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Jane S. Bray column: Dr. Jill Biden — next first lady and educator
Public Education and the White House

Jane S. Bray column: Dr. Jill Biden — next first lady and educator

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“American educators — It is a great day for y’all.” I was struck by this sentiment that was shared by President-elect Joe Biden in his speech to the nation on the evening of Nov. 7. Biden was referring to his wife, Dr. Jill Biden, a community college professor in Virginia. Dr. Biden spent her career as an educator and, now as first lady, will bring the focus of education directly into the White House. It indeed was a welcomed sentiment, particularly for public education, including pre-K-12 schools and higher education.

However, this is not the first time former educators have occupied the White House. Ten former presidents had some type of teaching experience in their backgrounds. For example, President Lyndon B. Johnson was a dedicated history teacher. Many first ladies also had teaching experience in their pasts, including Laura Bush, who was a teacher and a librarian.

But somehow, this feels quite different with Dr. Biden. Perhaps one can attribute the difference to the serious issue the pandemic has caused for educators across the nation. Young children to college-age students have felt the impact of online teaching and the disruption of what once was considered normal schooling for them.

Educators relied on their experience and teaching skills in the classroom before the pandemic. Without warning, many educators across the nation were forced to immediately shift their skills to teaching online with virtual sessions. Those educators who eventually returned to face-to-face teaching environments had to enforce and maintain health standards, lower class sizes, teach virtually and in person at the same time, all while worrying about staying healthy themselves.

This does not include the pre-existing difficulties all schools faced and continue to face with meeting technology needs for all students. According to USAFacts, 4.4 million households with children don’t have consistent access to computers for online learning during this pandemic. Layered on top of these educational hardships are the many parents, caregivers and guardians who suddenly were thrust into the role of home schooling their children.

Higher education institutions — both four-year institutions and community colleges — were not immune to these difficulties. They, too, scrambled to ensure that their students had the access to the internet and also had the technological equipment needed to continue their classes.

It is indisputable that students from all levels of education, geographic areas, ethnicities, socioeconomic backgrounds and learning attributes gravely have been impacted in their education. It is not yet known if they will fall behind in their learning development, or perhaps even leave school, and what exactly will be needed to assist schools in the future.

Research has yet to determine the effects these disruptions and difficulties caused. Legitimate longitudinal research is many years or decades away. This is the reason it is so very important to have Dr. Biden in the White House right now.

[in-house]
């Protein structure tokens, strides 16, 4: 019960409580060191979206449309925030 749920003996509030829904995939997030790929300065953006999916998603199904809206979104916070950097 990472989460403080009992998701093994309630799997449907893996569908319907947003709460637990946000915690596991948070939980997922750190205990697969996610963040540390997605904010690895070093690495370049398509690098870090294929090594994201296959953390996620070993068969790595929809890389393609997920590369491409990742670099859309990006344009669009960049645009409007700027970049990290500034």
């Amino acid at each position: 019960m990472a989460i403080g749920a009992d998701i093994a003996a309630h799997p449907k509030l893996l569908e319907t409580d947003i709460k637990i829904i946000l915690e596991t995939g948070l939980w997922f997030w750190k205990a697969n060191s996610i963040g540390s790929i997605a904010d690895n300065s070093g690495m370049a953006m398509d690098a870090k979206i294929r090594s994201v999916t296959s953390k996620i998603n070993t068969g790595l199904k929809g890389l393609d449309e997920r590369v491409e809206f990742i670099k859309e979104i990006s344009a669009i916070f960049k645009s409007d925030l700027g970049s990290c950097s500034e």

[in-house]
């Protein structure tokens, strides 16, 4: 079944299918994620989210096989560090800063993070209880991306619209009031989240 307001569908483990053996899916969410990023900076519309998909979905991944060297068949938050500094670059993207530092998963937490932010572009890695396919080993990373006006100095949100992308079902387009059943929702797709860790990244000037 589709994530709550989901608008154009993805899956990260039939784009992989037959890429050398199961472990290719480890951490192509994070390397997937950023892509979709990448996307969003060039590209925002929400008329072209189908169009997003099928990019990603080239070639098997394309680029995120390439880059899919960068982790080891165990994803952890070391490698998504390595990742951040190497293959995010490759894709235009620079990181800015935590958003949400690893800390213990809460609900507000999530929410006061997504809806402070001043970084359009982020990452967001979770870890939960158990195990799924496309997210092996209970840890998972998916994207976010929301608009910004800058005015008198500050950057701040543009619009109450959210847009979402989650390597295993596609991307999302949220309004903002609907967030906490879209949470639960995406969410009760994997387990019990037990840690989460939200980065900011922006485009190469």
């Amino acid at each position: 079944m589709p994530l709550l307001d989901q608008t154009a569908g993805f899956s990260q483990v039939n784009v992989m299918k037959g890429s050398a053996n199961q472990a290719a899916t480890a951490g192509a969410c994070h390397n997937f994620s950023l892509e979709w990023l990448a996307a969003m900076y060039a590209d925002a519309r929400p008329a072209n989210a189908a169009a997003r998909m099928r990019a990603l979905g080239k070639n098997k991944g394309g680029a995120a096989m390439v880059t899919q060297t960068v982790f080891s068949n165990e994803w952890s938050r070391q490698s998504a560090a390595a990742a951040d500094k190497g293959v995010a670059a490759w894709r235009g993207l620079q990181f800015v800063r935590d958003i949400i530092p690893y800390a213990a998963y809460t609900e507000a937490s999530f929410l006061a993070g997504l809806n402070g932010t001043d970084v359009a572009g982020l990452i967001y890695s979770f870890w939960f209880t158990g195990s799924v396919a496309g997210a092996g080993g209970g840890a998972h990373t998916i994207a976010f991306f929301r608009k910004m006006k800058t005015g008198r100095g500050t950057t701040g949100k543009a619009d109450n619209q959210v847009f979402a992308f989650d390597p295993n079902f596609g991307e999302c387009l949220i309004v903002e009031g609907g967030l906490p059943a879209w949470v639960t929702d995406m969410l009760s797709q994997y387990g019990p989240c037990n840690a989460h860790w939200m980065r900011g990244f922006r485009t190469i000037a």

Dr. Biden is in a position to champion public education, and recognize the needs of children and educators. Educators and education organizations would be wise to look to Dr. Biden to advise the president on the selection of the next U.S. secretary of education. It is imperative that this position be filled with a strong and knowledgeable educator to guide our educational systems in life after COVID-19. It is even more critical that the next secretary of education support public education and it is essential to our future challenges that this person have prior teaching experience.

Educators from all levels must work closely with their national organizations and state agencies to help shape the future of schools after COVID-19, and effectively communicate their needs to the next administration. Finally, there could not be a more opportune time for community colleges and community college systems such as in the commonwealth of Virginia to look to our new first lady for support in advancing their extremely critical mission in our educational system.

President-elect Biden praised Dr. Biden and shared that “teaching isn’t just what she does but who she is.” This could not be more promising for the future of our children, of our schools and for public education. Educators across the nation, join me in welcoming our new first lady and educator, Dr. Jill Biden.

Jane S. Bray is the former dean of the Darden College of Education & Professional Studies at Old Dominion University in Norfolk. Now retired, she also is professor and dean emeritus of Millersville University of Pennsylvania, and the former chair of the board of directors for the American Association of Colleges for Teacher Education, headquartered in Washington, D.C. Contact her at: jsbray@odu.edu

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